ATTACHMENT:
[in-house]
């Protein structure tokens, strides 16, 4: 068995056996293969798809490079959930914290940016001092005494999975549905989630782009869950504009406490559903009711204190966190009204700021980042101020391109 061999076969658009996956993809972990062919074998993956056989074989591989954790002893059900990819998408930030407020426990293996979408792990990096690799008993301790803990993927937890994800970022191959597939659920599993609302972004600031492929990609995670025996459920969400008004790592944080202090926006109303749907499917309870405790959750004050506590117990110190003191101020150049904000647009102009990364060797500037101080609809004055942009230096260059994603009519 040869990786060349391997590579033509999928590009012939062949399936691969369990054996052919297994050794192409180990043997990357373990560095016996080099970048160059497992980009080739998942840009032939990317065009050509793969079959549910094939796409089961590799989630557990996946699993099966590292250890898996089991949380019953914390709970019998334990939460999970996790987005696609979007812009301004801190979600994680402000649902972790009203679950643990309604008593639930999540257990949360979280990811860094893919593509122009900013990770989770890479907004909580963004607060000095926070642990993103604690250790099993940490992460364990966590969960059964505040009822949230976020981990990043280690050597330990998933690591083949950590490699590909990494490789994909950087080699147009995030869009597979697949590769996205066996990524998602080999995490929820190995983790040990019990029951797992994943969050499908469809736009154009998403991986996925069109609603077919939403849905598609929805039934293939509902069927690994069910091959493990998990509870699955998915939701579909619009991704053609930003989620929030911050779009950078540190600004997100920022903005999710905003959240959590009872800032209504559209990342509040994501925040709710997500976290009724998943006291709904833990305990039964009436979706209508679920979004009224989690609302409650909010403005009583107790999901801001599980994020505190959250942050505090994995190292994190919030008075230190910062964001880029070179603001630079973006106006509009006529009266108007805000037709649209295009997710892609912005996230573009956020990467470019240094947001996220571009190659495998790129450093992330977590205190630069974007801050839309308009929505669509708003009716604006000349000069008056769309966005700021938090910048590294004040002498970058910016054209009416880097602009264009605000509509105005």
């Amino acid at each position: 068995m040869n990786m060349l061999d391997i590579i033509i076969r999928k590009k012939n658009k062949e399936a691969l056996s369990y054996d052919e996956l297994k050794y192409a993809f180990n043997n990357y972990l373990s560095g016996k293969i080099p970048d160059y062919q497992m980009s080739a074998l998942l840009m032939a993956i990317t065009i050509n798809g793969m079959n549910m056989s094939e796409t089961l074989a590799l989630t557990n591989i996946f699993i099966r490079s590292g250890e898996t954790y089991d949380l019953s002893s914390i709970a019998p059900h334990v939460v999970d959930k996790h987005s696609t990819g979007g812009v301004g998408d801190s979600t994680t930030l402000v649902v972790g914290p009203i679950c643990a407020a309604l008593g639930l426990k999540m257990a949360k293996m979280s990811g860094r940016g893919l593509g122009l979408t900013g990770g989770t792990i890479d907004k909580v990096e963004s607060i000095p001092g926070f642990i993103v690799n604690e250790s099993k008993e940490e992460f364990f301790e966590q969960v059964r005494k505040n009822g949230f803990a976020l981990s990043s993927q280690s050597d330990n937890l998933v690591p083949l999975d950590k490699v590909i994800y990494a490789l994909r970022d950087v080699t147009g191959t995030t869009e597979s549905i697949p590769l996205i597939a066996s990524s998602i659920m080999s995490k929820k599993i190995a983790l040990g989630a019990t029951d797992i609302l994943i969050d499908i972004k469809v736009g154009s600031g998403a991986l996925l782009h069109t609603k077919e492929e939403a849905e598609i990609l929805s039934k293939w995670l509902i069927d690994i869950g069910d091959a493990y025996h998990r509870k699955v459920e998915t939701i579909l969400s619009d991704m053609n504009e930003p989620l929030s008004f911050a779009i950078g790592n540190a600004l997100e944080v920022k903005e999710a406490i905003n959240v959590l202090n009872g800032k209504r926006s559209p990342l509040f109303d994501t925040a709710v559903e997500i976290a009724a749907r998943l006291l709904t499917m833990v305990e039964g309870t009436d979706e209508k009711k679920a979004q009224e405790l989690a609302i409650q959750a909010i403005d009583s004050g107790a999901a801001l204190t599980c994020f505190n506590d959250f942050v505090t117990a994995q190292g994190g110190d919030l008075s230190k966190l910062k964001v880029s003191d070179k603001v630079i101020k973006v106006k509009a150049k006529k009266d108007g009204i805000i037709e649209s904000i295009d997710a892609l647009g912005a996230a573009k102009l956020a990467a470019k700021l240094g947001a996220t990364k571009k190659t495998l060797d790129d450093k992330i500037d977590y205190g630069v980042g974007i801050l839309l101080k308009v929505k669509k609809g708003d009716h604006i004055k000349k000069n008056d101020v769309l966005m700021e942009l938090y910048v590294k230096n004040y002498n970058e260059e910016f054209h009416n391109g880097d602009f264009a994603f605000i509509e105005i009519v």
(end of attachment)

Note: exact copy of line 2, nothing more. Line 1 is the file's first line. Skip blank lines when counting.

């Protein structure tokens, strides 16, 4: 068995056996293969798809490079959930914290940016001092005494999975549905989630782009869950504009406490559903009711204190966190009204700021980042101020391109 061999076969658009996956993809972990062919074998993956056989074989591989954790002893059900990819998408930030407020426990293996979408792990990096690799008993301790803990993927937890994800970022191959597939659920599993609302972004600031492929990609995670025996459920969400008004790592944080202090926006109303749907499917309870405790959750004050506590117990110190003191101020150049904000647009102009990364060797500037101080609809004055942009230096260059994603009519 040869990786060349391997590579033509999928590009012939062949399936691969369990054996052919297994050794192409180990043997990357373990560095016996080099970048160059497992980009080739998942840009032939990317065009050509793969079959549910094939796409089961590799989630557990996946699993099966590292250890898996089991949380019953914390709970019998334990939460999970996790987005696609979007812009301004801190979600994680402000649902972790009203679950643990309604008593639930999540257990949360979280990811860094893919593509122009900013990770989770890479907004909580963004607060000095926070642990993103604690250790099993940490992460364990966590969960059964505040009822949230976020981990990043280690050597330990998933690591083949950590490699590909990494490789994909950087080699147009995030869009597979697949590769996205066996990524998602080999995490929820190995983790040990019990029951797992994943969050499908469809736009154009998403991986996925069109609603077919939403849905598609929805039934293939509902069927690994069910091959493990998990509870699955998915939701579909619009991704053609930003989620929030911050779009950078540190600004997100920022903005999710905003959240959590009872800032209504559209990342509040994501925040709710997500976290009724998943006291709904833990305990039964009436979706209508679920979004009224989690609302409650909010403005009583107790999901801001599980994020505190959250942050505090994995190292994190919030008075230190910062964001880029070179603001630079973006106006509009006529009266108007805000037709649209295009997710892609912005996230573009956020990467470019240094947001996220571009190659495998790129450093992330977590205190630069974007801050839309308009929505669509708003009716604006000349000069008056769309966005700021938090910048590294004040002498970058910016054209009416880097602009264009605000509509105005």